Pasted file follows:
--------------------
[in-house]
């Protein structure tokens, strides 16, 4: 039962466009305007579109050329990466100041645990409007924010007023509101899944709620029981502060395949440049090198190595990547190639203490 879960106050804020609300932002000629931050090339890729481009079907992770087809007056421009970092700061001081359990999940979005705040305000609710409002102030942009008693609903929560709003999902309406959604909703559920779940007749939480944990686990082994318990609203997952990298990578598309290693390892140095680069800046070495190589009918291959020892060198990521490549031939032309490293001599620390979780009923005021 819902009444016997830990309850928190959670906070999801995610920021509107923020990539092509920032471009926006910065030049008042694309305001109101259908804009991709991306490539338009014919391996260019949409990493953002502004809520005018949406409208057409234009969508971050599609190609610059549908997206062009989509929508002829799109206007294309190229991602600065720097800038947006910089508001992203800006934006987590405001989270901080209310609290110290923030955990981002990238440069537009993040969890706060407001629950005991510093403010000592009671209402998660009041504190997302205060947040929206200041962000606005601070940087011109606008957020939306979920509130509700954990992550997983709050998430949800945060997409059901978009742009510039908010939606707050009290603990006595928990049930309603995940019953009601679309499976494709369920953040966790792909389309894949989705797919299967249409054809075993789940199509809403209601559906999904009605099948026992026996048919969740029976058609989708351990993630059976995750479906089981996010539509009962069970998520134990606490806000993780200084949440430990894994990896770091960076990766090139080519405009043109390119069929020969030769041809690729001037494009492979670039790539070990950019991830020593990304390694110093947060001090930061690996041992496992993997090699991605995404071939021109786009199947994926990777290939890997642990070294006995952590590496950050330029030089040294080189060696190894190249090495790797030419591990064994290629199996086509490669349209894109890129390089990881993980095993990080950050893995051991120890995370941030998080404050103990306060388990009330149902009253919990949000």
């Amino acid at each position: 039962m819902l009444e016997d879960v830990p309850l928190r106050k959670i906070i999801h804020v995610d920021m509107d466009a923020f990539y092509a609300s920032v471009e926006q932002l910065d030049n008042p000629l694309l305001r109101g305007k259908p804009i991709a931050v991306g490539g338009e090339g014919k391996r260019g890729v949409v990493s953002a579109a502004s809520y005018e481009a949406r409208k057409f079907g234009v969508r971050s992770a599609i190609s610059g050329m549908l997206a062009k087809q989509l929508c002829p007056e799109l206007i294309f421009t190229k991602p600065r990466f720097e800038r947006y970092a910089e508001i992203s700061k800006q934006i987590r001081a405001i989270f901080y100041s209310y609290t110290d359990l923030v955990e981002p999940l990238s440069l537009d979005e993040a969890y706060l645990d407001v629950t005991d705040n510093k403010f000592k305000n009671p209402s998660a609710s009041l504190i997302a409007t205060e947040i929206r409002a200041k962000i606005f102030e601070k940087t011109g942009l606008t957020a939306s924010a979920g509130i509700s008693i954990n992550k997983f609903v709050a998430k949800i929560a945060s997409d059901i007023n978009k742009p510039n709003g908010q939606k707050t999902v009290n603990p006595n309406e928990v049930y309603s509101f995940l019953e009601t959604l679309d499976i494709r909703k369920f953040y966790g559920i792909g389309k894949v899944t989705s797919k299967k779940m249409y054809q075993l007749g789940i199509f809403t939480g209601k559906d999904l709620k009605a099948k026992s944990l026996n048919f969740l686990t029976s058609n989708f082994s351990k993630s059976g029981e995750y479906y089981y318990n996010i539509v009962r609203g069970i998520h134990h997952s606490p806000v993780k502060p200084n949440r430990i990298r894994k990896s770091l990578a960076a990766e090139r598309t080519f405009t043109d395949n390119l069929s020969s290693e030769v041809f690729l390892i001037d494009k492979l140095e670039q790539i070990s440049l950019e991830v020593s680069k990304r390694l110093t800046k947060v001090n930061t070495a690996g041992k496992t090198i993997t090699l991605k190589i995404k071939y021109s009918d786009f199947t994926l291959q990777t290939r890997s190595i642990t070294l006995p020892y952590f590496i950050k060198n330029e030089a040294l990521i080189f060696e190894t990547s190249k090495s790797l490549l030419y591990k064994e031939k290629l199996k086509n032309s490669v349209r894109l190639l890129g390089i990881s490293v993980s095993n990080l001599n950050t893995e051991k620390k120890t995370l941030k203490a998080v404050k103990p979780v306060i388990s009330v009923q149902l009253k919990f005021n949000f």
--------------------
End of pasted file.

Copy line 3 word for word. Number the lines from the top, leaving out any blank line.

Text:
């Amino acid at each position: 039962m819902l009444e016997d879960v830990p309850l928190r106050k959670i906070i999801h804020v995610d920021m509107d466009a923020f990539y092509a609300s920032v471009e926006q932002l910065d030049n008042p000629l694309l305001r109101g305007k259908p804009i991709a931050v991306g490539g338009e090339g014919k391996r260019g890729v949409v990493s953002a579109a502004s809520y005018e481009a949406r409208k057409f079907g234009v969508r971050s992770a599609i190609s610059g050329m549908l997206a062009k087809q989509l929508c002829p007056e799109l206007i294309f421009t190229k991602p600065r990466f720097e800038r947006y970092a910089e508001i992203s700061k800006q934006i987590r001081a405001i989270f901080y100041s209310y609290t110290d359990l923030v955990e981002p999940l990238s440069l537009d979005e993040a969890y706060l645990d407001v629950t005991d705040n510093k403010f000592k305000n009671p209402s998660a609710s009041l504190i997302a409007t205060e947040i929206r409002a200041k962000i606005f102030e601070k940087t011109g942009l606008t957020a939306s924010a979920g509130i509700s008693i954990n992550k997983f609903v709050a998430k949800i929560a945060s997409d059901i007023n978009k742009p510039n709003g908010q939606k707050t999902v009290n603990p006595n309406e928990v049930y309603s509101f995940l019953e009601t959604l679309d499976i494709r909703k369920f953040y966790g559920i792909g389309k894949v899944t989705s797919k299967k779940m249409y054809q075993l007749g789940i199509f809403t939480g209601k559906d999904l709620k009605a099948k026992s944990l026996n048919f969740l686990t029976s058609n989708f082994s351990k993630s059976g029981e995750y479906y089981y318990n996010i539509v009962r609203g069970i998520h134990h997952s606490p806000v993780k502060p200084n949440r430990i990298r894994k990896s770091l990578a960076a990766e090139r598309t080519f405009t043109d395949n390119l069929s020969s290693e030769v041809f690729l390892i001037d494009k492979l140095e670039q790539i070990s440049l950019e991830v020593s680069k990304r390694l110093t800046k947060v001090n930061t070495a690996g041992k496992t090198i993997t090699l991605k190589i995404k071939y021109s009918d786009f199947t994926l291959q990777t290939r890997s190595i642990t070294l006995p020892y952590f590496i950050k060198n330029e030089a040294l990521i080189f060696e190894t990547s190249k090495s790797l490549l030419y591990k064994e031939k290629l199996k086509n032309s490669v349209r894109l190639l890129g390089i990881s490293v993980s095993n990080l001599n950050t893995e051991k620390k120890t995370l941030k203490a998080v404050k103990p979780v306060i388990s009330v009923q149902l009253k919990f005021n949000f």